Your portfolio needs a spring cleaning. You know it. I know it. The only thing left is for you to decide what to keep and what to toss away.
It's not an easy decision. We begin rooting for the home team, and that cheerleading passion can sometimes blur the reality of improving teams elsewhere.
So kick the pompons to the curb. Let's pick a stock, point out both its promise and its flaws, and then go on to replace it with a few related stocks that may outperform it during the coming months and years.
This week's throwaway? Come on down, Yahoo!
The downside of upside
I boiled down the art of investing to two simple questions last month: What can go right? What can go wrong? In its most fundamental form, that is what dictates any stock's direction.
Yahoo! is a perfect candidate. The upside is fairly limited in the near term. The stock is trading at a high multiple relative to its faster-growing peers; institutional investors are prodding Yahoo! to get back in bed with Microsoft
So what is the Yahoo! upside? If it all comes down to Carl Icahn taking control of the board and coaxing Microsoft to reintroduce its $31 offer, we're talking about a gain of 16% off of Friday's closing price. Getting Microsoft to repeat its informal $33 offer would be an uphill challenge, but even there we're talking about only a 23% difference.
If this was something an investor could pocket sans risk in a few weeks or even months, it would be a sweet trade.
It isn't. The Yahoo! board vote won't happen until the end of next month. After that, no one knows how long it could take to woo Microsoft again. And even if a buyout is agreed on, the deal is unlikely to close this year.
Have you seen regulators sit on the satellite radio deal, keeping XM
The upside of downside
The near-term upside is limited, but the downside is not. As soon as Microsoft is out of the question -- either through a little more conviction in its exit strategy or regulatory fears -- Yahoo! will be valued on its own merits.
It won't be pretty. The stock was trading in the teens before Microsoft's offer, with half of that backed by Yahoo!'s once timely Asian investments, which have shrunk in value in recent months. Along the way, Yahoo! has issued layoffs, lost market share, and even had a board member defection.
Meantime, Yahoo! begins this week trading at 57 times last year's earnings. It is also trading at 57 times this year's Wall Street profit target. In other words, that's a pretty lofty multiple for a company that isn't supposed to grow its bottom line this year.
Microsoft may never leave the picture, but it's hard to argue that Yahoo! wouldn't be valued back in the high teens -- or even the mid-teens -- if Microsoft had never bellied up to the bar.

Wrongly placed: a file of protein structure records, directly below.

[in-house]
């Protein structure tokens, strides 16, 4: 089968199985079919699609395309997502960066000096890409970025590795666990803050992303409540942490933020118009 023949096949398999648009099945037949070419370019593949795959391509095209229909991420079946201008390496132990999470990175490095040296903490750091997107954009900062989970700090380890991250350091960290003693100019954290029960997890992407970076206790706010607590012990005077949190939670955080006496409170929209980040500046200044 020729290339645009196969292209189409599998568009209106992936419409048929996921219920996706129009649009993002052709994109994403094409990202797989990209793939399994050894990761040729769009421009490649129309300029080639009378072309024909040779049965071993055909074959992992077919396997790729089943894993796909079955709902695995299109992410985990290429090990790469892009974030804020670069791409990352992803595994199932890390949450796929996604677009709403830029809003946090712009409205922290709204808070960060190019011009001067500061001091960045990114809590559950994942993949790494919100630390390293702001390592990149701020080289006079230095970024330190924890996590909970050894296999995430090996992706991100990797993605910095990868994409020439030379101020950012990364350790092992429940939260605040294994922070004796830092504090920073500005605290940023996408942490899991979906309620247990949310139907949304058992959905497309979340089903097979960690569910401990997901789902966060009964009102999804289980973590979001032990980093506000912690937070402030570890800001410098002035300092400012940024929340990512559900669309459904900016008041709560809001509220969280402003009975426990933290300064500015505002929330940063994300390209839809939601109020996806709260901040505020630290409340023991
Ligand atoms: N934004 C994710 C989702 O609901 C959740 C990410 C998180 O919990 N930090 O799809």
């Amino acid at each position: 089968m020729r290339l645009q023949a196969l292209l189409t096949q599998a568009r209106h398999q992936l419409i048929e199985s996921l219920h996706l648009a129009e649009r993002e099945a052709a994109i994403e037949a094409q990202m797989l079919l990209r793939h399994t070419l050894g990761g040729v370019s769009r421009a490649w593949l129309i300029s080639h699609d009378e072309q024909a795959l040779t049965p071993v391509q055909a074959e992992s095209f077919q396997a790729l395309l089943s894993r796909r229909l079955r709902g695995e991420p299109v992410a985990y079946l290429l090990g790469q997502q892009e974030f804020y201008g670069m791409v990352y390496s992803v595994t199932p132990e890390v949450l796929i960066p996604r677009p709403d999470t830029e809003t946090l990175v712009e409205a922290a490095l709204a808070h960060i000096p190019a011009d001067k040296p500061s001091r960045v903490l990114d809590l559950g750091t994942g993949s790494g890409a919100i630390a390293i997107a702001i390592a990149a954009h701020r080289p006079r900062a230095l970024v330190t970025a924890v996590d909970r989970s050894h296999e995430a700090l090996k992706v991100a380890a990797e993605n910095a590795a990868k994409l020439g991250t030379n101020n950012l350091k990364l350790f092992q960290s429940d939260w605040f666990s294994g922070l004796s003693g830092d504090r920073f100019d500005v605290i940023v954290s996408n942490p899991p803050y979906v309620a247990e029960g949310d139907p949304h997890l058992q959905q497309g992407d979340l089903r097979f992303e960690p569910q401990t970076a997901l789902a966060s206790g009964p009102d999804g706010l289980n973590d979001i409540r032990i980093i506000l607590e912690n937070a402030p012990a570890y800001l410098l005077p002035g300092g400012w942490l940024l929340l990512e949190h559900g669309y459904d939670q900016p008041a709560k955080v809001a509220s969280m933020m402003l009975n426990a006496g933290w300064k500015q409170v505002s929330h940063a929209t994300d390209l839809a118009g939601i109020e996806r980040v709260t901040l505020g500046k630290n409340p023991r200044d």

Yahoo! has some long-term upside, but it will take a couple of years of growth to justify its current price tag.
Switcheroos for Yahoo!
What's an investor to do? If you are looking to replace Yahoo! in your portfolio, I have a few ideas:
(NASDAQ:GOOG)-- You can get the faster-growing market leader at a lower market multiple than Yahoo!. Perhaps more importantly, Google is poised to win no matter which way Yahoo! goes. If Microhoo receives regulatory approval, Google will no longer be handcuffed in pursuing its own deals. If Microhoo falters, Google can just recruit the pick of the litter from Yahoo! or simply outsource its ads through Yahoo!.
(NASDAQ:BIDU)-- China's leading search engine isn't necessarily cheaper than Yahoo!. It is trading at 52 times next year's earnings estimates. However, Baidu is growing quickly in a country that is just starting to migrate to the Internet. Despite Baidu's market leadership, chunky margins, and clear path to explosive growth, it commands a market cap that is only one-third of sluggish Yahoo!'s.
(NASDAQ:IACI)-- The parent company of Ask.com is ready to split into five segments, giving investors the opportunity to buy into its fast-growing online arm without being dragged down by the company's ticketing, retail, and lending slowpokes. In the meantime, value hounds that are scoffing at paying 57 and 29 times this year's profit guesstimates for Yahoo! and Google, respectively, can get IAC at just 14 times this year's earnings.
Do you like my substitutions? Would you rather stick it out with Yahoo!? What other stocks should I look at in future columns? Let me have it with the comment box below.